Blue Ridge Parkway | DOUGHTON PARK RECREATION AREA (MP 238-245)

Doughton Park map (click to enlarge)

Doughton Park map (click to enlarge)


Doughton Park Campground

Doughton Park Backcountry / Primitive Camping

Doughton Park Picnic Area (aka Bluffs Picnic Area)

Doughton Park Hiking Trails

Bluffs Lodge and Coffee Shop


The Doughton Park Recreation Area consists of the valley known as Basin Cove. It is the largest recreation park on the Blue Ridge Parkway, complete with a campground, picnic area, historic homestead, seven hiking trails, and the one primitive campsite. Doughton Park is one of only three recreation areas that allows backcountry (aka primitive) camping, the others being Rocky Knob Recreation Area and Julian Price Park. The Bluffs Coffee Shop (aka Bluffs Restaurant) is also know open.

If you noticed, many of the facilities are referred to as “Bluffs.” Bluffs Park is the original name of the recreation area, and it was one of the first built on the Blue Ridge Parkway. In the 1950s it was renamed in honor of Robert Doughton, a politician who was one of many behind getting the Parkway built, and the center of a small controversy. After a flood in 1916 caused a massive landslide and wiped out the community in the Basin Cove Valley, all residents left, abandoning the land. The only cabin still standing is that of Martin Caudill (it can be reached via the Basin Creek Trail). Caudill owned as much as 1,000 acres in the valley, but like the rest of the residents, he left after the landslide. Supposedly Robert Doughton bought all of the land in the valley in 1930, but from whom? A 1935 property map shows the land divided into parcels still owned by many of those who abandoned it. Some Caudill descendants claim the park should have been named Caudill Park.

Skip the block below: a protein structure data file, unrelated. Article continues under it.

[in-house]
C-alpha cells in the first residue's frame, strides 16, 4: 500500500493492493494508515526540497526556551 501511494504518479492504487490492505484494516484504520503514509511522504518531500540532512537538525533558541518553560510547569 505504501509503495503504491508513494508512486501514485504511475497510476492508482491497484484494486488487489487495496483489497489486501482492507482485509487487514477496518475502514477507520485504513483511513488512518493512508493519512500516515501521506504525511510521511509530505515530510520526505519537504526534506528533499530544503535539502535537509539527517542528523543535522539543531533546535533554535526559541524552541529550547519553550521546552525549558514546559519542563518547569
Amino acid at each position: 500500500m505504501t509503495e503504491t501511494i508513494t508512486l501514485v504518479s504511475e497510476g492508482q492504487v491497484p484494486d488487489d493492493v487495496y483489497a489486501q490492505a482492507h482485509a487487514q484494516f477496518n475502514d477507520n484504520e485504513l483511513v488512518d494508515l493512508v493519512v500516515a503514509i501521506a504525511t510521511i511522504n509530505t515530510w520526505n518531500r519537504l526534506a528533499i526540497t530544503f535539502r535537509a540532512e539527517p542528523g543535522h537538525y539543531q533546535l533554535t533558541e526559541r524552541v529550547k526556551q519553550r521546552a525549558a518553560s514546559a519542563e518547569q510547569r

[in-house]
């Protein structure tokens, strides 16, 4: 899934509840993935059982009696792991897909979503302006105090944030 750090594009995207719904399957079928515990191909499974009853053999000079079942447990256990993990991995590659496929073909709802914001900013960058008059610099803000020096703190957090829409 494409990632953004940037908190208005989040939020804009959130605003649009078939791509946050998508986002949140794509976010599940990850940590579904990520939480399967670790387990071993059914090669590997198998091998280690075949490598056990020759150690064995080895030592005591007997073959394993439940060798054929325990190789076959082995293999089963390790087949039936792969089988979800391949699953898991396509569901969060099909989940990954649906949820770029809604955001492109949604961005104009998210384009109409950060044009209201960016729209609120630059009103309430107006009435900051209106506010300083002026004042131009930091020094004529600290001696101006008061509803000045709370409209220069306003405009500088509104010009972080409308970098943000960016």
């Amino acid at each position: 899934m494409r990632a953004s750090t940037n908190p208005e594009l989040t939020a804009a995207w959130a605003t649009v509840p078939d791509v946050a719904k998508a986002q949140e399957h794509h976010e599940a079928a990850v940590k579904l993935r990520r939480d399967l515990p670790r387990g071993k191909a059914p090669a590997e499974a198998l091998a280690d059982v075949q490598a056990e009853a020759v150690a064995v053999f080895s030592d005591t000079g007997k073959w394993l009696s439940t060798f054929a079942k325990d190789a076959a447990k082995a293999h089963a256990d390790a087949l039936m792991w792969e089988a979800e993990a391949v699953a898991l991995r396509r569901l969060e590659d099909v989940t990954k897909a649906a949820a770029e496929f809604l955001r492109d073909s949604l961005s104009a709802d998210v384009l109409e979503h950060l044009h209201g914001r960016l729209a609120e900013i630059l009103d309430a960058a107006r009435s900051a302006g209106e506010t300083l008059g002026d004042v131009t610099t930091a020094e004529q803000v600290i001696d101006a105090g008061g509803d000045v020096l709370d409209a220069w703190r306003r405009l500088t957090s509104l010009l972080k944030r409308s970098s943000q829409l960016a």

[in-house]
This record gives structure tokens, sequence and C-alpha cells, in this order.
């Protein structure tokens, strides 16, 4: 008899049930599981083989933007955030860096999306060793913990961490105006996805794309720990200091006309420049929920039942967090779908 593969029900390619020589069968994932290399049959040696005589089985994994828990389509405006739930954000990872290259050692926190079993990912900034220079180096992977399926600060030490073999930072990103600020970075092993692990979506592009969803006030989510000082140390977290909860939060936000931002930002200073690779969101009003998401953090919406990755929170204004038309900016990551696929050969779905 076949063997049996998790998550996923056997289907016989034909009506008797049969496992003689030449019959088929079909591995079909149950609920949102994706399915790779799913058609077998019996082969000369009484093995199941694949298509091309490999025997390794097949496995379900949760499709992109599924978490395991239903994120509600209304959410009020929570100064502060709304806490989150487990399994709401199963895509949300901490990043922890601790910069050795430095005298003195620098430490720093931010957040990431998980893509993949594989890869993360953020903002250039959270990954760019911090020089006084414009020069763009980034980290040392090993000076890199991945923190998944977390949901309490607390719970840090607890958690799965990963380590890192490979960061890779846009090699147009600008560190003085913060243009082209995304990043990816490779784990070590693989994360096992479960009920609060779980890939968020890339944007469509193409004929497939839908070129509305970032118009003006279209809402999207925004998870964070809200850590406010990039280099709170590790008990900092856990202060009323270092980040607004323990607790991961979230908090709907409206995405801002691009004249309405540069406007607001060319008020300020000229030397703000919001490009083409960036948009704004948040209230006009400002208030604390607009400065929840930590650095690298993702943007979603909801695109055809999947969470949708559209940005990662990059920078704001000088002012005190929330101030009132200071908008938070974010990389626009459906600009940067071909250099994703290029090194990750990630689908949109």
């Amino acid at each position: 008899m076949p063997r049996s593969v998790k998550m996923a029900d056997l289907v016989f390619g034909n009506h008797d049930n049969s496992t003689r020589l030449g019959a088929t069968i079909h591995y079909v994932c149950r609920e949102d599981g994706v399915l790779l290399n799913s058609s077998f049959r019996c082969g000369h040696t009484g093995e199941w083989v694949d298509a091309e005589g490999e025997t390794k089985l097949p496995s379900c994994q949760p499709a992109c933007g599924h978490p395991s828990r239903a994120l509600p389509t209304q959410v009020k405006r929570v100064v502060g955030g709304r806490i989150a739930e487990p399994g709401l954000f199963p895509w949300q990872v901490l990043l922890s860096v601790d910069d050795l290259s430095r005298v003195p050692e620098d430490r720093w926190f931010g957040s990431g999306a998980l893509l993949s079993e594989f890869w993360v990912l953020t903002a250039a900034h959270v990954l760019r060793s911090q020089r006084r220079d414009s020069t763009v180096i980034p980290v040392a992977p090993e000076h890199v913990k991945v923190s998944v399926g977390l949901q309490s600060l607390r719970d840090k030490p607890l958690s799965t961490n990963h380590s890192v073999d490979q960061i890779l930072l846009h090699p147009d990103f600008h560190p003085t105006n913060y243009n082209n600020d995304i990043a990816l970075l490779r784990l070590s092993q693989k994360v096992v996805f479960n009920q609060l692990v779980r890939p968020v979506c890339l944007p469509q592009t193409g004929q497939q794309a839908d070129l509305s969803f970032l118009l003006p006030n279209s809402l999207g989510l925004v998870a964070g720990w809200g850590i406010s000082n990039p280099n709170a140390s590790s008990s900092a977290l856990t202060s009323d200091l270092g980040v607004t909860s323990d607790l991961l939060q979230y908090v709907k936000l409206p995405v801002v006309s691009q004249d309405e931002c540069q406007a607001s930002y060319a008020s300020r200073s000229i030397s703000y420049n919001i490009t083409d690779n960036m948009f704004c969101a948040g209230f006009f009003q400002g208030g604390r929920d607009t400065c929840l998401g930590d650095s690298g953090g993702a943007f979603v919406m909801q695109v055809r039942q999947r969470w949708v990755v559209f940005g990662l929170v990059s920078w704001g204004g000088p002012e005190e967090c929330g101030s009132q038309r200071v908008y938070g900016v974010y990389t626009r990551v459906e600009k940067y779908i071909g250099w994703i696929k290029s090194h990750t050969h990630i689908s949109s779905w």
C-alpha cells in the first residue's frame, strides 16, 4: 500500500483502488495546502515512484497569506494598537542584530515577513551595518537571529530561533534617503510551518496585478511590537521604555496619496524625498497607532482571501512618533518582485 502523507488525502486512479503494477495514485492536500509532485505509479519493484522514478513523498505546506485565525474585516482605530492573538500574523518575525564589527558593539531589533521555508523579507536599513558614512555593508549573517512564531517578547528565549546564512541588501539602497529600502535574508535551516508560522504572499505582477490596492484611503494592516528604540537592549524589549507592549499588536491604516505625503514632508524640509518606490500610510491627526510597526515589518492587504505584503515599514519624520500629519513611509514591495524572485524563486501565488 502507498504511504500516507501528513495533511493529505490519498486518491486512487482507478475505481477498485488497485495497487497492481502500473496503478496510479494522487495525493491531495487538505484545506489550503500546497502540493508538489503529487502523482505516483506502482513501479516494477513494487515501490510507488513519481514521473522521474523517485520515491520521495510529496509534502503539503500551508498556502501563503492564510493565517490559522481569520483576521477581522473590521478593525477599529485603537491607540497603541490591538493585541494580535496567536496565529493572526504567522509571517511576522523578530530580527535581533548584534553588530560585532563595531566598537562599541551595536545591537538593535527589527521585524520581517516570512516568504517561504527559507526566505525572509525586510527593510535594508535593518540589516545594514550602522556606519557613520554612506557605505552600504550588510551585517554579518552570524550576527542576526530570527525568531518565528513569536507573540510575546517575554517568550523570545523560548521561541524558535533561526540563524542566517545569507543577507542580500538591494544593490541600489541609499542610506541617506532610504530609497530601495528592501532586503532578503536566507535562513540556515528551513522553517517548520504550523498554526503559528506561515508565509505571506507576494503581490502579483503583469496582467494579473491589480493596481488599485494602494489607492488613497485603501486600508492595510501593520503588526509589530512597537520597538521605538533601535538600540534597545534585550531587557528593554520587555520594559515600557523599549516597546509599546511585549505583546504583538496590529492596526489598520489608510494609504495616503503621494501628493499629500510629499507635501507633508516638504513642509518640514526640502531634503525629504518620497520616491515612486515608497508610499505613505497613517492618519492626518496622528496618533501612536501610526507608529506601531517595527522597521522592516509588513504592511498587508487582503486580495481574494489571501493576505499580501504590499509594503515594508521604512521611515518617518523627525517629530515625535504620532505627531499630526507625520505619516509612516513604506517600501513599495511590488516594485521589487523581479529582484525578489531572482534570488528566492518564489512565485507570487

However, the real controversy stems from whether or not Doughton used his insider information and bought the land knowing he could turn around and sell it for a profit to the government for inclusion in the Blue Ridge Parkway. In 1930, Doughton was a U. S. Congressman, and he certainly would have known about the Blue Ridge Parkway since he was one of the politicians behind it—one who would have direct influence on where the road was routed. There are verbal claims that the land was donated, but documents show that it was sold. I find it hard to believe that somebody would buy up 5,000 acres of land just to donate it a few years later when the federal government could have purchased the land for the Parkway just as easily as Doughton.

Robert Doughton Memorial at the Doughton Park Recreation Area on the Blue Ridge Parkway

Robert Doughton Memorial at the Doughton Park Recreation Area on the Blue Ridge Parkway

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Last updated on November 13, 2023
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